Elephants Working Together to Solve Problems

Team work

An elephant family protecting its youngest member

Elephants often help each other through coordinated action. They circle around infants to protect them from predators. If one elephant gets stuck, others try to help rather than leave it. To solve problems as a team, animals need to read and respond to each others’ behaviour. They also need self-awareness, to understand the impact they have on others and the environment. These abilities are also important for perspective-taking and empathy.

A famous test of self-awareness is whether an animal can recognise itself in the mirror. Highly cooperative animals like great apes, dolphins and bird species have passed this test. An elephant was also successful – she reacted to a spot on her forehead by pointing to herself, rather than reacting as if her reflection were another elephant.[1] Other elephants struggled with this test, but elephants have poor vision. They would certainly not rely solely on their vision like this in the wild, but would also make use of sound, touch and scent.

In another study, elephants were investigated for their understanding of body-awareness – whether they understand their bodies are separate from, but have an impact on, their environment.[2] Elephants were trained to walk onto a mat, pick up a stick and pass it to a researcher, in exchange for a reward. Sometimes, the stick was attached to the mat by a string, meaning the elephant’s weight prevented them from passing the stick. When this was the case, the elephants stepped off the mat, suggesting they had body-awareness.

Great apes, birds and dolphins have been shown to work together as a team in another experiment which was recently adapted for elephants.[3] A rope was looped around a table and the rope ends were given to two elephants, standing alongside each other. There was food on the table, but the table was out of reach. If both elephants pulled their rope ends at the same time, the table would slide towards them, enabling them to reach the food. If only one elephant pulled, the rope would slide around the table, away from their partner, meaning both would lose their chance. The elephants quickly learned not to pull until their partner had picked up the rope. By reading each other and working together, they achieved a common goal.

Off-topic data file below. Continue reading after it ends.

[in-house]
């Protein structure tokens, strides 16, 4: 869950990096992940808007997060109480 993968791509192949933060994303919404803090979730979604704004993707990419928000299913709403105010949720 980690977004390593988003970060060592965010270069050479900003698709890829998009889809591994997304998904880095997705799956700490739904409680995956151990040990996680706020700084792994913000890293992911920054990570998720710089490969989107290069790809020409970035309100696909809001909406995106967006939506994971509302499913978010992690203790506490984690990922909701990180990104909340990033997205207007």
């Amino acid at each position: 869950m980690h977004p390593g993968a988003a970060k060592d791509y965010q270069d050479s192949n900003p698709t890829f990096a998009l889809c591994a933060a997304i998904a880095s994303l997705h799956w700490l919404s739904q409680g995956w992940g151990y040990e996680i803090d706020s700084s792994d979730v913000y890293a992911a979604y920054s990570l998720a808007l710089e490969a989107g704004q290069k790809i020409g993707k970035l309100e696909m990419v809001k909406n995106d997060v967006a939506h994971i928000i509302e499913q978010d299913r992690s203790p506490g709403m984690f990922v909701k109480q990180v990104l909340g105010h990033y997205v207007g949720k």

This study also showed that different elephants have different approaches to solving problems. One sly elephant stepped on the rope and let their partner do all the pulling! One cautious elephant waited for their partner to arrive before even approaching the rope. Elephants also use team strategies to overcome farmland defence systems. In one study, one elephant stamped on an electric fence, while another removed it by uprooting the fence post.[4] While one herd may invade a crop field, another may stay away, depending on individual members and how they interact and make group decisions. Monitoring individual elephants and considering group dynamics may therefore help scientists predict herd behaviour.

The human population in Southeast Asia is increasing exponentially. Hundreds of humans and elephants die every year because of conflict. Land protection systems have had limited success, since elephants often figure out ways around them. Scientists think that various defence measures and alternative food sources could be placed more strategically, by getting to know elephants’ personalities. This may also help direct the relocation of specific elephants, for everyone’s safety. – Holly Collicott

Find out more:
Eleven elephants die after falling into waterfall trying to save calf. See: https://www.independent.co.uk/news/world/asia/elephant-deaths-waterfall-thailand-calf-khao-yai-a9147711.html
Elephant Self-Awareness Mirrors Humans. See: https://www.livescience.com/4272-elephant-awareness-mirrors-humans.html
Elephants’ ‘body awareness’ adds to increasing evidence of their intelligence. See: https://www.cam.ac.uk/research/news/elephants-body-awareness-adds-to-increasing-evidence-of-their-intelligence
Researchers Are Learning How Asian Elephants Think—in Order to Save Them. See: https://www.smithsonianmag.com/science-nature/researchers-learning-asian-elephants-think-save-them-180974366/

References:
[1] Plotnik, J.M et al. (2006). Self-recognition in an Asian elephant. PNAS. 103 (45), 17053-17057.
[2] Dale, R & Plotnik, J.M. (2017). Elephants know when their bodies are obstacles to success in a novel transfer task. Nature. 7 (46309), https://doi.org/10.1038/srep46309.
[3] Plotnik, J.M et al. (2011). Elephants know when they need a helping trunk in a cooperative task. PNAS. 108 (12), 5116-5121.
[4] Rothenberg Gritz, J. (2020). Researchers Are Learning How Asian Elephants Think—in Order to Save Them. Available: https://www.smithsonianmag.com/science-nature/researchers-learning-asian-elephants-think-save-them-180974366/. Last accessed 23.11.21.

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